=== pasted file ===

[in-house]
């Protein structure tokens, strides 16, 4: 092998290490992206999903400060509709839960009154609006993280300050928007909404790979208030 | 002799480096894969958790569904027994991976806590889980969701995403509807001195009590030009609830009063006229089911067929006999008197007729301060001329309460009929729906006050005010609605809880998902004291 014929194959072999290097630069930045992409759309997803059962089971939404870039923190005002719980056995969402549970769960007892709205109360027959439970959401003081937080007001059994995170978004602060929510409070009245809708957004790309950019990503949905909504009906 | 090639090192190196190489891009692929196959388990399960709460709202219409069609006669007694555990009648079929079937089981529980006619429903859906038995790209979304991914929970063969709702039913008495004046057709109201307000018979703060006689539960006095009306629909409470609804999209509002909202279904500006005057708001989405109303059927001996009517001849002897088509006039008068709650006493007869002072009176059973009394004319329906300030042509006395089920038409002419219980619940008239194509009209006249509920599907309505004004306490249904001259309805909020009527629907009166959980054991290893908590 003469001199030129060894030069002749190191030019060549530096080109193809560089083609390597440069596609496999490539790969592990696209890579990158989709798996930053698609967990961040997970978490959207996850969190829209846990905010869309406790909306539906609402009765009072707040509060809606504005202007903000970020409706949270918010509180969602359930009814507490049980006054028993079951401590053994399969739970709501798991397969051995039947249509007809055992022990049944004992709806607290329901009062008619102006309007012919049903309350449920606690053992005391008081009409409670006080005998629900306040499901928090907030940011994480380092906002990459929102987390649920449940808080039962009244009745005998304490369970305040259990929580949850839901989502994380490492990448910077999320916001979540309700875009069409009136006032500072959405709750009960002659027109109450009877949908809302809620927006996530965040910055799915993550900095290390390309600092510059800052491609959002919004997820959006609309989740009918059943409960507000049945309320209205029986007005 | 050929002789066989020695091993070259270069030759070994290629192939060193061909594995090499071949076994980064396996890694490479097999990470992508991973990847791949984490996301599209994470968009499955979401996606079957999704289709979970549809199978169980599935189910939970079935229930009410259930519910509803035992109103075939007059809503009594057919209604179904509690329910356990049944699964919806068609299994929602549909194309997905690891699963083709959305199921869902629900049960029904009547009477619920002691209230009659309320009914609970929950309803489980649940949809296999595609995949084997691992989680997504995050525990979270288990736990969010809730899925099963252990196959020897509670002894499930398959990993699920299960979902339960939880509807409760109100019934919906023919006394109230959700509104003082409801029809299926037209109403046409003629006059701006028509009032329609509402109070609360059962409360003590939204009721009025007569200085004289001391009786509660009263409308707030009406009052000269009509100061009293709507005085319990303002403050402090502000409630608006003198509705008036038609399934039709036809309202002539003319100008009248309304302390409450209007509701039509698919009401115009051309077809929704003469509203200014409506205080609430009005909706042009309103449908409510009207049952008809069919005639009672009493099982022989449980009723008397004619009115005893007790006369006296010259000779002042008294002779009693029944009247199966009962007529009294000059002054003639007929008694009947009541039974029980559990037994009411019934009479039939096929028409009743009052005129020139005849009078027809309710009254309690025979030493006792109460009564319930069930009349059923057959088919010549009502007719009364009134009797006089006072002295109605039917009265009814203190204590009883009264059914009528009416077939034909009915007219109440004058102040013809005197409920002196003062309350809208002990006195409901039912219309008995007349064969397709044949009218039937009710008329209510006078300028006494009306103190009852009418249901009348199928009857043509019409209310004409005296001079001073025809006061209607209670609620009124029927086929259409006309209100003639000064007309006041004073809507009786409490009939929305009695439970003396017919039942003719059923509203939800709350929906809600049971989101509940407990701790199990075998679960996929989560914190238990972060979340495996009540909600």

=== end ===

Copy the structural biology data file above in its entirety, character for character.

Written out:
[in-house]
């Protein structure tokens, strides 16, 4: 092998290490992206999903400060509709839960009154609006993280300050928007909404790979208030 | 002799480096894969958790569904027994991976806590889980969701995403509807001195009590030009609830009063006229089911067929006999008197007729301060001329309460009929729906006050005010609605809880998902004291 014929194959072999290097630069930045992409759309997803059962089971939404870039923190005002719980056995969402549970769960007892709205109360027959439970959401003081937080007001059994995170978004602060929510409070009245809708957004790309950019990503949905909504009906 | 090639090192190196190489891009692929196959388990399960709460709202219409069609006669007694555990009648079929079937089981529980006619429903859906038995790209979304991914929970063969709702039913008495004046057709109201307000018979703060006689539960006095009306629909409470609804999209509002909202279904500006005057708001989405109303059927001996009517001849002897088509006039008068709650006493007869002072009176059973009394004319329906300030042509006395089920038409002419219980619940008239194509009209006249509920599907309505004004306490249904001259309805909020009527629907009166959980054991290893908590 003469001199030129060894030069002749190191030019060549530096080109193809560089083609390597440069596609496999490539790969592990696209890579990158989709798996930053698609967990961040997970978490959207996850969190829209846990905010869309406790909306539906609402009765009072707040509060809606504005202007903000970020409706949270918010509180969602359930009814507490049980006054028993079951401590053994399969739970709501798991397969051995039947249509007809055992022990049944004992709806607290329901009062008619102006309007012919049903309350449920606690053992005391008081009409409670006080005998629900306040499901928090907030940011994480380092906002990459929102987390649920449940808080039962009244009745005998304490369970305040259990929580949850839901989502994380490492990448910077999320916001979540309700875009069409009136006032500072959405709750009960002659027109109450009877949908809302809620927006996530965040910055799915993550900095290390390309600092510059800052491609959002919004997820959006609309989740009918059943409960507000049945309320209205029986007005 | 050929002789066989020695091993070259270069030759070994290629192939060193061909594995090499071949076994980064396996890694490479097999990470992508991973990847791949984490996301599209994470968009499955979401996606079957999704289709979970549809199978169980599935189910939970079935229930009410259930519910509803035992109103075939007059809503009594057919209604179904509690329910356990049944699964919806068609299994929602549909194309997905690891699963083709959305199921869902629900049960029904009547009477619920002691209230009659309320009914609970929950309803489980649940949809296999595609995949084997691992989680997504995050525990979270288990736990969010809730899925099963252990196959020897509670002894499930398959990993699920299960979902339960939880509807409760109100019934919906023919006394109230959700509104003082409801029809299926037209109403046409003629006059701006028509009032329609509402109070609360059962409360003590939204009721009025007569200085004289001391009786509660009263409308707030009406009052000269009509100061009293709507005085319990303002403050402090502000409630608006003198509705008036038609399934039709036809309202002539003319100008009248309304302390409450209007509701039509698919009401115009051309077809929704003469509203200014409506205080609430009005909706042009309103449908409510009207049952008809069919005639009672009493099982022989449980009723008397004619009115005893007790006369006296010259000779002042008294002779009693029944009247199966009962007529009294000059002054003639007929008694009947009541039974029980559990037994009411019934009479039939096929028409009743009052005129020139005849009078027809309710009254309690025979030493006792109460009564319930069930009349059923057959088919010549009502007719009364009134009797006089006072002295109605039917009265009814203190204590009883009264059914009528009416077939034909009915007219109440004058102040013809005197409920002196003062309350809208002990006195409901039912219309008995007349064969397709044949009218039937009710008329209510006078300028006494009306103190009852009418249901009348199928009857043509019409209310004409005296001079001073025809006061209607209670609620009124029927086929259409006309209100003639000064007309006041004073809507009786409490009939929305009695439970003396017919039942003719059923509203939800709350929906809600049971989101509940407990701790199990075998679960996929989560914190238990972060979340495996009540909600």